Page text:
For many people, writing a cover letter is even more nerve-wracking than creating a resume. While a resume states what you did, a cover letter explains who you are. Fortunately, there are some tricks for composing a cover letter that truly speaks for itself. Here are 8 tips you should know.
Customize Every Letter
Though it can be time-consuming, it’s crucial to customize each cover letter to the company and position. There’s nothing wrong with recycling some sentences or even using a template, but your cover letter should look like it’s intended for the specific recipient. Be sure to use the hiring manager’s name and the specific job title, and to show how your background fits with that position at that organization.
Don’t Bury the Lede
In journalism, the lede is the most important element in the story. “Burying the lede” means starting with unimportant details and only getting to the lede later on. Take a lesson from journalism and start your letter with a snazzy opening sentence that shows your passion or accomplishments.
Bring Your Resume to Life
Your resume is basically a collection of facts. Your cover letter is your opportunity to bring those facts to life. Show how the experiences on your resume make you an excellent candidate for the new position. Tell a very brief story of your background, working in the accomplishments from your resume.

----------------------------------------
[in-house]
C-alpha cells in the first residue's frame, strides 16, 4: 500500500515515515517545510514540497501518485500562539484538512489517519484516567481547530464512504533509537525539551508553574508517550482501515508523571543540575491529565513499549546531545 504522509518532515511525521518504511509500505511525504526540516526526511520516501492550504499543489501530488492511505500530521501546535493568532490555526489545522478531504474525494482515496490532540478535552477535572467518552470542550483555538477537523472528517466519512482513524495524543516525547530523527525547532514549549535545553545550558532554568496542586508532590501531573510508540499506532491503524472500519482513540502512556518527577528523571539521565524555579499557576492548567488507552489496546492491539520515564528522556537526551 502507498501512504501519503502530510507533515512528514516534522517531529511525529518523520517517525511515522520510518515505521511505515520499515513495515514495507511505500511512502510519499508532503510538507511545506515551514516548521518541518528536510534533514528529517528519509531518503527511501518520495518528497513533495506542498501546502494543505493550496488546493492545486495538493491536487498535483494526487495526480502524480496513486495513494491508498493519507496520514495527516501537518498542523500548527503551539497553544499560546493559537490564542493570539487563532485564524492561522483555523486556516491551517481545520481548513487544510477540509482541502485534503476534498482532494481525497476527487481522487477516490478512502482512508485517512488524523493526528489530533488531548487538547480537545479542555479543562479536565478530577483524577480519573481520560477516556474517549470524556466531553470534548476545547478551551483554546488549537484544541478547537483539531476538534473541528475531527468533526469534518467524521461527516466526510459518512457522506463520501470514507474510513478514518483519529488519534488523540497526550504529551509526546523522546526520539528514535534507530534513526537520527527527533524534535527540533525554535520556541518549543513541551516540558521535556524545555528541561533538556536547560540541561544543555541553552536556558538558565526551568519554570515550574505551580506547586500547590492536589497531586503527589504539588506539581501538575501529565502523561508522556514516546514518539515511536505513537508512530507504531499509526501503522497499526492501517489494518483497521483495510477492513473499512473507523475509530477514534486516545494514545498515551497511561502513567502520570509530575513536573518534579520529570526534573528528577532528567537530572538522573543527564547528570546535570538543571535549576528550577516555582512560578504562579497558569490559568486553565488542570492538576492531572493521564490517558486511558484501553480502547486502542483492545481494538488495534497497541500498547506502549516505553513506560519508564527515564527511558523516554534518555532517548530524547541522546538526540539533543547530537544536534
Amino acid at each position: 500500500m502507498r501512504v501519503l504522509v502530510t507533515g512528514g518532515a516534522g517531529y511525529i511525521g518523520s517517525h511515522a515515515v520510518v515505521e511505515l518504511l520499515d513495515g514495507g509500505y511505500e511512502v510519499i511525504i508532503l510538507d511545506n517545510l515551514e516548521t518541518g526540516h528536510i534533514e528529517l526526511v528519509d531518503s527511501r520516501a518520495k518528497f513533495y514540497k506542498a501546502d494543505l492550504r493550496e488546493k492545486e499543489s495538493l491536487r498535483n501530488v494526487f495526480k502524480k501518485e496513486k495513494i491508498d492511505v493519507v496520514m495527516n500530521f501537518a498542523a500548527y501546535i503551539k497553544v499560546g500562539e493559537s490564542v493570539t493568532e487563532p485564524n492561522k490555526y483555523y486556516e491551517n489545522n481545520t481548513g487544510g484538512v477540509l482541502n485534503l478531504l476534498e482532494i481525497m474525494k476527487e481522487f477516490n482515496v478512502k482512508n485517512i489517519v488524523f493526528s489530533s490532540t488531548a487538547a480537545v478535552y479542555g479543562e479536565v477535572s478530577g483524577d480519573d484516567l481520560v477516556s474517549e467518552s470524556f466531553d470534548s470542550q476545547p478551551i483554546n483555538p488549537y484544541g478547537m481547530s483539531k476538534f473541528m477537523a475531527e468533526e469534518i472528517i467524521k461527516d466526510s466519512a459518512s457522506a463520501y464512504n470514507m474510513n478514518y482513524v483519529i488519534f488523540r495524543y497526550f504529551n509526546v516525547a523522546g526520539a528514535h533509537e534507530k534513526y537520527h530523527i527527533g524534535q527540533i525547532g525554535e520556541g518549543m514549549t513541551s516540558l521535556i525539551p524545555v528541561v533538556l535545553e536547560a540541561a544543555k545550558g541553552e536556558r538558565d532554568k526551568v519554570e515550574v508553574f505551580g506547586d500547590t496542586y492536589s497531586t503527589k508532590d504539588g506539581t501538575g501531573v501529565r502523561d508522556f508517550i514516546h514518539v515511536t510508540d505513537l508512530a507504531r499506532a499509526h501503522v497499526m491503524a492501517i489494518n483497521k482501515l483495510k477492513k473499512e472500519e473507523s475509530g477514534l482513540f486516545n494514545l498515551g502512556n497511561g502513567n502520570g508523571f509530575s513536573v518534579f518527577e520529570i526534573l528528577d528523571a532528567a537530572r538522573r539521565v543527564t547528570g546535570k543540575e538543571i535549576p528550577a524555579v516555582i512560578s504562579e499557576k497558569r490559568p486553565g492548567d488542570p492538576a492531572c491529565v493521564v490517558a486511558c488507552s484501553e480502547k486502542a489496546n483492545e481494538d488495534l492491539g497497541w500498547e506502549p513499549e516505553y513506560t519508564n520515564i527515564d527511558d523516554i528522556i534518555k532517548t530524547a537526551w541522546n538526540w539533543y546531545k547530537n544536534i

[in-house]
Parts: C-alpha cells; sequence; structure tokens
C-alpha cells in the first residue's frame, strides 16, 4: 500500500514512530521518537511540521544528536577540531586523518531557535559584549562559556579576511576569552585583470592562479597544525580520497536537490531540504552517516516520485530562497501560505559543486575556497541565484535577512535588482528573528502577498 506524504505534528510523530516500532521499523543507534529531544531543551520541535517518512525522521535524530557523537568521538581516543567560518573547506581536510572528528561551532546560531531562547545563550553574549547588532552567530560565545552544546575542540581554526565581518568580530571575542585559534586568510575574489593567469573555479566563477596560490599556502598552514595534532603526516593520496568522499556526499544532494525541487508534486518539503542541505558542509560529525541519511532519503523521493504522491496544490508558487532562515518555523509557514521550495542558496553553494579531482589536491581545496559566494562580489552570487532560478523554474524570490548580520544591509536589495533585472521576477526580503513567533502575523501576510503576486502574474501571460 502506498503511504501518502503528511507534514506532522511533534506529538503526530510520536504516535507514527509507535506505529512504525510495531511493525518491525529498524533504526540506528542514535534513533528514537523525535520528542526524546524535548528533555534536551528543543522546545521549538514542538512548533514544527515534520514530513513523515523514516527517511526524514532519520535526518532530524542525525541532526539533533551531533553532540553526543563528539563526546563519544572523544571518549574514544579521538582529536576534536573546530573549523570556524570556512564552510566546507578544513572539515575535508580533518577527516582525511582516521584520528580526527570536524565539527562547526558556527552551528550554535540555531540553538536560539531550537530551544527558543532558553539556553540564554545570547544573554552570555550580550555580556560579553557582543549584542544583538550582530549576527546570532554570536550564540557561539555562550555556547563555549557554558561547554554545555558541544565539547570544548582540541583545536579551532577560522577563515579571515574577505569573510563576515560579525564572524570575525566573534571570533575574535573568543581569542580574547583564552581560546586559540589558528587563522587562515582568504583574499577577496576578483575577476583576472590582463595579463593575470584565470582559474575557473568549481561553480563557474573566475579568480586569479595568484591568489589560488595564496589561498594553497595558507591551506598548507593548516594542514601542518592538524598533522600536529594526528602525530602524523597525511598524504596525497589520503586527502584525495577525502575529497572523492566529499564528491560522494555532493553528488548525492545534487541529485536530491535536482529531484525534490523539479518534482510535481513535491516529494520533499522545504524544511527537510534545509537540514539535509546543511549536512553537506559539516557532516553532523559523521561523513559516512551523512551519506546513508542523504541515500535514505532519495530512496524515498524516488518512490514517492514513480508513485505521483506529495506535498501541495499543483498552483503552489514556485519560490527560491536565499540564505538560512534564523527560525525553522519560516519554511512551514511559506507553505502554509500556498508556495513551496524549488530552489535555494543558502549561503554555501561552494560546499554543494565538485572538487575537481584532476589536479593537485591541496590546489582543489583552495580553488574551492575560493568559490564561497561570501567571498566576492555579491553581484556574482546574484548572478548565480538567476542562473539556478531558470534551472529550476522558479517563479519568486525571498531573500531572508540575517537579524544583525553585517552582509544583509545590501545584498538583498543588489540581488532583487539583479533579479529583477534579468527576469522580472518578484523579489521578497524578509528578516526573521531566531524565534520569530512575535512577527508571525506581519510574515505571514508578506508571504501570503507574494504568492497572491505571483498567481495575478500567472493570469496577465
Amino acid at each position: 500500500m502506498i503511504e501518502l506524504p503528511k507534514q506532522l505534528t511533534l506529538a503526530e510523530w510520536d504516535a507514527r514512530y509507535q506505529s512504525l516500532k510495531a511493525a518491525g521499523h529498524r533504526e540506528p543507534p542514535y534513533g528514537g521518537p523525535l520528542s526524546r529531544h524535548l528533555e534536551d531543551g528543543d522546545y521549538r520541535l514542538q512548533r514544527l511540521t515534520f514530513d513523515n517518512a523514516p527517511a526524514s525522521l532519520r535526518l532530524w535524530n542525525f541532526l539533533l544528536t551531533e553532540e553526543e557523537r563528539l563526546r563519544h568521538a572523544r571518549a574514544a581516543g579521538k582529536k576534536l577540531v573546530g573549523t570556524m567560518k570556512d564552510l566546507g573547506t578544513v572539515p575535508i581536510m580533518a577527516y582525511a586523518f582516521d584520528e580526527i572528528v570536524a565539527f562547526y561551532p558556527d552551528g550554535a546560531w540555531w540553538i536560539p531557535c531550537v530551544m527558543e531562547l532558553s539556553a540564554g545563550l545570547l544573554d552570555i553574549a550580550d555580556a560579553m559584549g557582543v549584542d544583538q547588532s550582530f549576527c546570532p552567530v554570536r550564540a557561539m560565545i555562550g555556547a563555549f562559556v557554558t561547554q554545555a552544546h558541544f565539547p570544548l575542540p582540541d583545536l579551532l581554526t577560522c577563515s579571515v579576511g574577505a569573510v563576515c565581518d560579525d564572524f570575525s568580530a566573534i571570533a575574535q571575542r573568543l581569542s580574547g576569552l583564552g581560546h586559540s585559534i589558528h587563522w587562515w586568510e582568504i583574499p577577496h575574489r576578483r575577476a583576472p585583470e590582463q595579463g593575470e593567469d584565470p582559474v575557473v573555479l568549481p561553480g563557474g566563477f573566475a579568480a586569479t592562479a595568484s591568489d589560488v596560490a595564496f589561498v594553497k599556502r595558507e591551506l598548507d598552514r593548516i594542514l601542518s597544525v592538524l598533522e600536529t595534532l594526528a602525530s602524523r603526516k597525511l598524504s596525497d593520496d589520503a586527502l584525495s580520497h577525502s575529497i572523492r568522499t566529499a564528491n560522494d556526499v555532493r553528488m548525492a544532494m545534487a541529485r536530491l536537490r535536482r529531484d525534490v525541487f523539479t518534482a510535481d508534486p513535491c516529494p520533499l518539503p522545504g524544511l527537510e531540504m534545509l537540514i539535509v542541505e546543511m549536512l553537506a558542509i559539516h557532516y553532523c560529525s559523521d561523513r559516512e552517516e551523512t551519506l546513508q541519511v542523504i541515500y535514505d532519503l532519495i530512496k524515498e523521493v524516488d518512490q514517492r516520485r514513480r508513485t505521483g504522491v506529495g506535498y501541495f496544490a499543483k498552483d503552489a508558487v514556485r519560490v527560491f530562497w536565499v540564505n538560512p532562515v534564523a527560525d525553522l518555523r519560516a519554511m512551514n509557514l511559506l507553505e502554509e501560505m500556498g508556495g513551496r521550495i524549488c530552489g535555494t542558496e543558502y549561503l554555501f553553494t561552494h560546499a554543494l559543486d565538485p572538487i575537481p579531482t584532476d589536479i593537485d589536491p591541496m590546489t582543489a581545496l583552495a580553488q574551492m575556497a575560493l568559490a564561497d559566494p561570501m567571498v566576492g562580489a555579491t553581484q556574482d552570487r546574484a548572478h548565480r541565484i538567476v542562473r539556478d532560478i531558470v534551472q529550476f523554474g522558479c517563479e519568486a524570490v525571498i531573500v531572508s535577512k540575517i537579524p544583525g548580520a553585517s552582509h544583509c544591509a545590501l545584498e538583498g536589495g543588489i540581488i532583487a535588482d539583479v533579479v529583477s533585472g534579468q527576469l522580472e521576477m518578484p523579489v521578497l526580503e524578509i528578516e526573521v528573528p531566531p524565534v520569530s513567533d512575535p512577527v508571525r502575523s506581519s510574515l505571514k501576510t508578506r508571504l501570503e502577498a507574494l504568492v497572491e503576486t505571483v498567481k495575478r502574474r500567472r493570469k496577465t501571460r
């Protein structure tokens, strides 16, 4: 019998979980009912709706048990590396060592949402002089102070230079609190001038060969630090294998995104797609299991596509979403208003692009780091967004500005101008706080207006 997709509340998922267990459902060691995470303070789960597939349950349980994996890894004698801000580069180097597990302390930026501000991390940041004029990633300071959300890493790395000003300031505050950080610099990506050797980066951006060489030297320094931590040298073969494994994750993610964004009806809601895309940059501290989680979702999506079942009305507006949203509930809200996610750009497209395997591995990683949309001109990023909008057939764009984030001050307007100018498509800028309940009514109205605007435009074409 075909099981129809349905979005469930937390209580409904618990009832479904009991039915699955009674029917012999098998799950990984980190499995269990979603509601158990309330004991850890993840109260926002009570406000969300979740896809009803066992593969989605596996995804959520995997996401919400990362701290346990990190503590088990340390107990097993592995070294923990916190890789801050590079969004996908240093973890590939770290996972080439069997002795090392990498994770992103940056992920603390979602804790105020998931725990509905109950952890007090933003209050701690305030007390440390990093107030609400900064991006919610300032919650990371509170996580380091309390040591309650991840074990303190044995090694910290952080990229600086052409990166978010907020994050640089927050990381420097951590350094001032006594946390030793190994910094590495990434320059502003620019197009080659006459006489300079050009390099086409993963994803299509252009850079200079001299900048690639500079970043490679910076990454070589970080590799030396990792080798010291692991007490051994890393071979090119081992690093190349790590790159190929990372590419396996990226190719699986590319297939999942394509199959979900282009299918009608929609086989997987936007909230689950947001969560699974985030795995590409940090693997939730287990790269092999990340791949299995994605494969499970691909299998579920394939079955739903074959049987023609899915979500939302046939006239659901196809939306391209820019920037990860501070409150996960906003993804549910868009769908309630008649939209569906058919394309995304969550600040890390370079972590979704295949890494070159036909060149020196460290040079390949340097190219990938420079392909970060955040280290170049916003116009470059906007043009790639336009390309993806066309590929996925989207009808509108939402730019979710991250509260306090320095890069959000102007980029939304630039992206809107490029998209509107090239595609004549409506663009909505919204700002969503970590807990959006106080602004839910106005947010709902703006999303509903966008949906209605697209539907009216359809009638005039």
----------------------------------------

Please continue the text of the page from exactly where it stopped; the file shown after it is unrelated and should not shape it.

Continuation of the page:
Highlight Your Experiences and Skills
The most important job requirements are typically those listed first in the description. Structure your cover letter to feature how you can meet or exceed those expectations. If you don’t have direct experience in the advertised role, showcase the skills you have that can meet the challenge.
Use Some Stats
You don’t have to fill your cover letter with numbers, but adding a few statistics can help the hiring manager see your impact. Talk about how many new clients you brought in or how your ideas improved workflow efficiency by 25%.
Be Conversational and Confident
Writing too formally can make you seem aloof or even insincere. Use a conversational, authentic tone that makes you come across as an approachable person. Don’t be afraid to toot your own horn. This is the time to sing your praises, as long as you do it sincerely and earnestly.
Keep it Short
Your cover letter should be brief, filling just half a page to a page. Cut it down to the most relevant points and look for ways to use simpler, shorter sentences.
Seal the Deal
Your last paragraph is your chance to close the sale. Feel free to add important tidbits such as your willingness to relocate or simply emphasize your enthusiasm and your “fit” for the position. Stay away from throwaway language like, “I hope to hear from you.”